The U.S. State Department has just issued its 2017 Annual Report on International Parental Child Abduction under the International Child Abduction Prevention and Return Act (ICAPRA). The following is the Country Summary and related information from the third country listed as “Noncompliant” in the report, Brazil:
The United States and Brazil have been partners under the Hague Abduction Convention since 2003. In 2016, Brazil demonstrated a pattern of noncompliance. Specifically, the judicial authorities in Brazil persistently failed to regularly implement and comply with the provisions of the Convention. As a result of this failure, 68 percent of requests for the return of abducted children under the Convention have remained unresolved for more than 12 months. On average these cases have been unresolved for 49 months. Brazil has been cited as non-compliant since 2005.
Significant Developments: In July 2016, the Brazilian Central Authority transitioned from the then-Ministry of Women, Human Rights, and Racial Equality to the Ministry of Justice and Citizenship, which included human rights. The Brazilian judiciary began consolidating appellate level jurisdictions for Convention cases to process cases faster and to improve judicial familiarity with the Convention. Despite these efforts, the United States is concerned that Brazil is unable to resolve cases in a timely manner and urges the Brazilian authorities to take appropriate steps to address this situation.
The relationship with the Brazilian Central Authority is strong and productive. The U.S. Central Authority is encouraged by initiatives taken by the Brazilian Central Authority and the Office of the Attorney General, including improved judicial outreach and electronic case processing.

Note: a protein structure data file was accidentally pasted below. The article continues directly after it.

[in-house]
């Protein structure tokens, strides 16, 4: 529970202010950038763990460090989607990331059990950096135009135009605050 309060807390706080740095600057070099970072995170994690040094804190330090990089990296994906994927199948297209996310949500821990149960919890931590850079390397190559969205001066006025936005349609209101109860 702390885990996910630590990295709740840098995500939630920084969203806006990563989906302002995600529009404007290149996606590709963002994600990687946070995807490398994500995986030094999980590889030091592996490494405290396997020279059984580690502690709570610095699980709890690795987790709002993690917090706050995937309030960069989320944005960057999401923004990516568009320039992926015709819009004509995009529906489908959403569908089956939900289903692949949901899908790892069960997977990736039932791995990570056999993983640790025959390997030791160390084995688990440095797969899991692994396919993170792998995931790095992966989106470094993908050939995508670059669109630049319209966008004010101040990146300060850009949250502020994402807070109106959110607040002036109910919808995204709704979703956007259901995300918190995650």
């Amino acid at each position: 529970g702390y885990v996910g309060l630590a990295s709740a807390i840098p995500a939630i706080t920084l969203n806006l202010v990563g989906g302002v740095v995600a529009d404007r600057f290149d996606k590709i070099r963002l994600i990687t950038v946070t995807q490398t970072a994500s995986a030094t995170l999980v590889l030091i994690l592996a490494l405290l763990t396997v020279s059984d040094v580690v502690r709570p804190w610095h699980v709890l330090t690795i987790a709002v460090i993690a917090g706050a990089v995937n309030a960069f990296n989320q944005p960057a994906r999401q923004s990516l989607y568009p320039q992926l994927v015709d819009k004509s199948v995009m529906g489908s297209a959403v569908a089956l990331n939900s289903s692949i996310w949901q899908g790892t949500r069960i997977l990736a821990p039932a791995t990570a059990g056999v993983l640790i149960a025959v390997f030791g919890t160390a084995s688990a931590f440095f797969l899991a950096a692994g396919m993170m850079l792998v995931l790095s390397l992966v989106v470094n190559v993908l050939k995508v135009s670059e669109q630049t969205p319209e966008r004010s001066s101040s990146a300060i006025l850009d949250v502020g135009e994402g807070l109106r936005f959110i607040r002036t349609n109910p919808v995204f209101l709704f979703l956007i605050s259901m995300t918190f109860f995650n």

Location: The competent authorities regularly took appropriate steps to help locate a child after a Convention application was filed. The average time to locate a child was three months and 11 days.
Judicial Authorities: The Brazilian judicial authorities demonstrated a pattern of noncompliance with the Convention through serious delays in deciding Convention cases. Cases are generally pending with the judiciary for more than four years.
Enforcement: As a result of serious delays by the Brazilian judicial authorities in deciding Convention cases, the United States is not aware of any abduction cases during the reporting period in which a judicial order needed to be enforced.
Access: In 2016, the U.S. Central Authority acted on a total of six open Hague access cases in Brazil. All of these cases were filed with the Brazilian Central Authority. No new cases were filed in 2016. By December 31, 2016, one case (17 percent) had been resolved, leaving five access cases open, all of which were pending with Brazilian authorities for more than 12 months.
Department Recommendations: The Department will continue intense engagement with the Brazilian authorities to address issues of concern and expand public diplomacy activities related to the resolution of cases. The Department will also encourage training with judicial and administrative authorities on the effective handling of Hague abduction and access cases. The Department also recommends an emphasis on preventing abductions.